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Ex-IAS officer’s start-up uses existing retailers to sell veggies

Ex-IAS officer’s start-up uses existing retailers to sell veggies

In a unique model that could bridge the huge gap between farm-gate and consumer prices, an agri-marketing start-up, Sabziwala, has started selling pre-packed, pre-weighed and pre-priced vegetables in west Delhi through street vendors, kirana shops and milk stores.

The vegetables procured directly from the farmers are processed, packed and then delivered to those small retail shops which were earlier reluctant to sell vegetables due to lack of infrastructure.

“The unique feature of this venture is that we are not investing in any infrastructure but rely on existing retail infrastructure operated by channel partners,” Pravesh Sharma, co-founder and CEO of the start-up, told FE.

He said that the company has studied the existing vegetable supply chains in major metros and realized that there are significant savings to be done through direct sourcing from the farmers and supplying through existing vendors and other outlets.

The venture was launched in June by Sharma, an ex-IAS officer who took voluntary retirement earlier this year. The venture at present supplies more than six tonnes of fresh vegetables via 30 outlets located in Dwaraka and Janakpuri in Delhi.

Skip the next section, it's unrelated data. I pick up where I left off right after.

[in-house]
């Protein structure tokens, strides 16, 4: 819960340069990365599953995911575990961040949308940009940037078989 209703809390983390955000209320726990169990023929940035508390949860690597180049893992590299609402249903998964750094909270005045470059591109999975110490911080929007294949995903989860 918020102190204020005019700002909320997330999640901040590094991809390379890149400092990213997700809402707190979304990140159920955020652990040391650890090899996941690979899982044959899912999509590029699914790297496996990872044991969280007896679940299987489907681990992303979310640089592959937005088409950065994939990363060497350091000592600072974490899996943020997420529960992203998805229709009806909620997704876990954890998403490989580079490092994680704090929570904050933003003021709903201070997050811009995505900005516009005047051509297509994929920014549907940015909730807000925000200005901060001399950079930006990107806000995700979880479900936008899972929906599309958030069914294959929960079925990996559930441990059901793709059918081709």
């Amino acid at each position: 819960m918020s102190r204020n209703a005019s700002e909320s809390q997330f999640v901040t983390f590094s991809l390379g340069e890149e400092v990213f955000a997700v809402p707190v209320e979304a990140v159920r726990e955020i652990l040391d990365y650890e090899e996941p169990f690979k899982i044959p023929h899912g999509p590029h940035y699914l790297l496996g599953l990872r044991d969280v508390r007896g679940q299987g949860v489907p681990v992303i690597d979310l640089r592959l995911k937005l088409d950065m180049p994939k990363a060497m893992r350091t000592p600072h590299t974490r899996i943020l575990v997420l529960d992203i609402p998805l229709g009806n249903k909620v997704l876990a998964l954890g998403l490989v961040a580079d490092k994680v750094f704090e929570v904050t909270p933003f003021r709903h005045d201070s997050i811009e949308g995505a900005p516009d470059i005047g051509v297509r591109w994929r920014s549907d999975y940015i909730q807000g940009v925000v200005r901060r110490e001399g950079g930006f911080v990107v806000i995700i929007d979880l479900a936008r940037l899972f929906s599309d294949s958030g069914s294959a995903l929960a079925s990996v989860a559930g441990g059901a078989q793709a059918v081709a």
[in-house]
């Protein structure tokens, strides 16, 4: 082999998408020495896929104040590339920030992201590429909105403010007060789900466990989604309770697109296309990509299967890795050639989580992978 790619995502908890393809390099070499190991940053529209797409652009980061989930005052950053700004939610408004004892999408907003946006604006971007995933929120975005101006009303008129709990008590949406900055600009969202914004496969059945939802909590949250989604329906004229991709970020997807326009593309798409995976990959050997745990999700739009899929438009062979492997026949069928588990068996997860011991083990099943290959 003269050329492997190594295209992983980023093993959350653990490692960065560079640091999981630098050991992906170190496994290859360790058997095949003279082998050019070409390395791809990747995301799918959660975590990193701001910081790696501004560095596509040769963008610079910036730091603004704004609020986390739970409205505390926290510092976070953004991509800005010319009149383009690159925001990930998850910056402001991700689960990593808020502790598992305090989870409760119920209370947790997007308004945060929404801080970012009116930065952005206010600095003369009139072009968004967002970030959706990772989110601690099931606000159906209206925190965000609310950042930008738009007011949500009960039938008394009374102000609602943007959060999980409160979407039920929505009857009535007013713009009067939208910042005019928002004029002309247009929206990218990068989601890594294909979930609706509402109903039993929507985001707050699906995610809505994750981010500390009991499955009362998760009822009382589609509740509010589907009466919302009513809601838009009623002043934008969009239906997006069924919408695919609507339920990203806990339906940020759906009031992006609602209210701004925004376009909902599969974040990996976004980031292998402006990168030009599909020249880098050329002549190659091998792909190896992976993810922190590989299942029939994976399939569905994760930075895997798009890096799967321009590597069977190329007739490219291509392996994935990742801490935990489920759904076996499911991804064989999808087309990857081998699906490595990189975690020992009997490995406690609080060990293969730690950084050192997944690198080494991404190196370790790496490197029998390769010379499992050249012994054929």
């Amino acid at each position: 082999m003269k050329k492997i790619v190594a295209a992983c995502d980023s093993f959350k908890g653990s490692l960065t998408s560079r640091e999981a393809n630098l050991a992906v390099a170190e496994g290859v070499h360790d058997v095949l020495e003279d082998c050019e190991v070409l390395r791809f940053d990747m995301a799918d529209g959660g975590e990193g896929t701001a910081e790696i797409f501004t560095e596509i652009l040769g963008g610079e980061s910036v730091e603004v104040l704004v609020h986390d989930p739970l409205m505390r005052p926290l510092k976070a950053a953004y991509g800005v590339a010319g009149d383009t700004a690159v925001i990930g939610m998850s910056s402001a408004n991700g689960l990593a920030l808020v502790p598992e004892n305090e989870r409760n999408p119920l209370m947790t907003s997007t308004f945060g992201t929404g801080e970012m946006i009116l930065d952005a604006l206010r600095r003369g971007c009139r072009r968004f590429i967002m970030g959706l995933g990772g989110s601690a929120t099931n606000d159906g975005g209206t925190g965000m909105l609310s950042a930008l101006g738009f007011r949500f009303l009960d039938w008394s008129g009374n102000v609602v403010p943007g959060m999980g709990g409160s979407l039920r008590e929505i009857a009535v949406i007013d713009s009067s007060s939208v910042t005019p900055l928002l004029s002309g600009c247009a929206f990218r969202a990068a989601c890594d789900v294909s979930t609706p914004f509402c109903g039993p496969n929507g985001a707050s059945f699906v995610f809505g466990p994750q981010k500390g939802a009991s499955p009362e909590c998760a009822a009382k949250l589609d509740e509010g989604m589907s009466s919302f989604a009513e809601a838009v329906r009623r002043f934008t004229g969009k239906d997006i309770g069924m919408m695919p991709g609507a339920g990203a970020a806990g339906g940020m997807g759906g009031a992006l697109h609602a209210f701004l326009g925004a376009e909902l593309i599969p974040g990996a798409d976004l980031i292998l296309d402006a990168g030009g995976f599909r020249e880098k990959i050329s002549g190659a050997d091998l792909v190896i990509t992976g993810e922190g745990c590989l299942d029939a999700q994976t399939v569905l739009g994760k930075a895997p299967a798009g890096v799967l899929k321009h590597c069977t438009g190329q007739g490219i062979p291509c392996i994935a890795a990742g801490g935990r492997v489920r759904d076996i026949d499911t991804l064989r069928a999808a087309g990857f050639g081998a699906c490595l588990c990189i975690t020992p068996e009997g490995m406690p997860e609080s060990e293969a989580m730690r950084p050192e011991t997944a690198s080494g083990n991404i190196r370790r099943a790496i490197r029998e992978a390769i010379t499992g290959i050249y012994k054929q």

Sharma said that the start-up aims to reach 100 outlets and sell 20 tonnes of vegetables by the end of next month. Besides, the start-up also plans to roll out similar model of selling vegetables through small retailers in other cities including Hyderabad and Bengaluru.

The company claims that vegetables prices at Sabziwala outlets are about 10% less the benchmark Safal (largest organised retailers for fruits and vegetables promoted by National Dairy Development Board) outlet prices. “The idea is to ensure uniform quality and price throughout the city and buying form the Sabziwala brand of vegetables should be as reliable as ordering preferred brand of milk or bread, no more haggling with the vendor or worrying about quality,” Sharma said.

The company buys back unsold vegetables from retailers at the end of the day and then these vegetables are supplied to hotels and eateries. For commencing its operations, the start-up has raised seed capital from two angel investors.
The start-up is targeting break-even in its very first year with a turnover of around R50 crore.